After spending the night at a friend's house we returned to East Middlebury early this morning. Here's what we found:
Otter Creek leaving Middlebury... high but not dangerous. The crest hasn't arrived here yet, though. The sky looks nasty, but the clouds were clearing.
East Main Street was not destroyed, or buried in mud. It was obvious that the river had run down the road, though. There was some debris:
Hard to see above, but there is a high water line near the sidewalk.
Goodrow Lumber was spared, except for some very minor parking area damage. Mac's Market across the street was also spared and was open. They told me they had to open a bit late, but everything was fine. Nearby, many people were pumping out their basements. Our home was undamaged, as it is a couple of feet above the road. Our garden was not damaged by flooding, but was damaged by the groundhog again. I was hoping it had drowned, but apparently not.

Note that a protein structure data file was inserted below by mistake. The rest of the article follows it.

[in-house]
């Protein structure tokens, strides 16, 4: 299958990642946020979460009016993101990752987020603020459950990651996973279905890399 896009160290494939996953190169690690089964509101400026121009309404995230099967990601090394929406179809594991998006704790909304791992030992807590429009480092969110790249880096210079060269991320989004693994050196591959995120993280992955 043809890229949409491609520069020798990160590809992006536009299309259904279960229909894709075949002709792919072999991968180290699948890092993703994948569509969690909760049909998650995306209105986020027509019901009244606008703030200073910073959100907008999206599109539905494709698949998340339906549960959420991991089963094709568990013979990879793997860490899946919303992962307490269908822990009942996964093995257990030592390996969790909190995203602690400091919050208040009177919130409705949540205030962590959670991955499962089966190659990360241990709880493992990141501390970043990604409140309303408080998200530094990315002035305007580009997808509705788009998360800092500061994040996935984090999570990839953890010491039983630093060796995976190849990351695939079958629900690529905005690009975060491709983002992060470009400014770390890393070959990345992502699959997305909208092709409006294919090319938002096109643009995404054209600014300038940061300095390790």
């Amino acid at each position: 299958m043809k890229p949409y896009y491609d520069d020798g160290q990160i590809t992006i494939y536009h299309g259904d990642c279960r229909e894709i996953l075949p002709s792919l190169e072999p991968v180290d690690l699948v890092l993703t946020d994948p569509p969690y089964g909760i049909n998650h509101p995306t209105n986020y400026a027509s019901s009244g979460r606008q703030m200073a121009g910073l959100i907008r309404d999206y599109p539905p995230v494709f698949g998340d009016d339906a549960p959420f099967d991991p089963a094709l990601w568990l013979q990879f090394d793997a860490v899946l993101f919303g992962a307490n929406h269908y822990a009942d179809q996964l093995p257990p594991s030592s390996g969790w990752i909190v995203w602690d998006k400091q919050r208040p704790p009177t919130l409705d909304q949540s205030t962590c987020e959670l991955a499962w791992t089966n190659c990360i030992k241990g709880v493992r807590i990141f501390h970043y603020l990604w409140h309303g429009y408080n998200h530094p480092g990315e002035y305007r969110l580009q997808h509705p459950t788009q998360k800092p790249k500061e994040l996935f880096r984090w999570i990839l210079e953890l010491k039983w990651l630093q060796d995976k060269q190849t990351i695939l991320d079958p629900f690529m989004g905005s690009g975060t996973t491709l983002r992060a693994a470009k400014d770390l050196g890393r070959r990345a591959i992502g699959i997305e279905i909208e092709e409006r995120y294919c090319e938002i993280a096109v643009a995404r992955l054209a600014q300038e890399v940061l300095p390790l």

The river is raging, and is almost unrecognizable. Trees had been uprooted and existing logs have washed away. A 20' tall, 50' long section of vertical bank was created.
Here's what it looked like a few weeks ago, when the water was low:
Note that the young trees to the left were almost completely destroyed (there is a reason they were young... they are on a gravel bar. That area floods often). The leaning sycamore to the right somehow survived the flood.
The flood plain along the river had been buried in mud and debris.
Unlike human structures, floodplain forest is well adapted to frequent floods. This deposit of silt and sand will provide nutrients for the plants, and will benefit the flood-adapted plants in this area such as sycamore, cottonwood, and ostrich fern.
Later today I will check out the gorge and the bridges, and find where the river jumped its banks and flowed down the road. Unfortunately, homes in that area probably sustained more damage.
Also, if you want to see me as a soggy flood refugee, I was interviewed in Channel 3 news yesterday evening.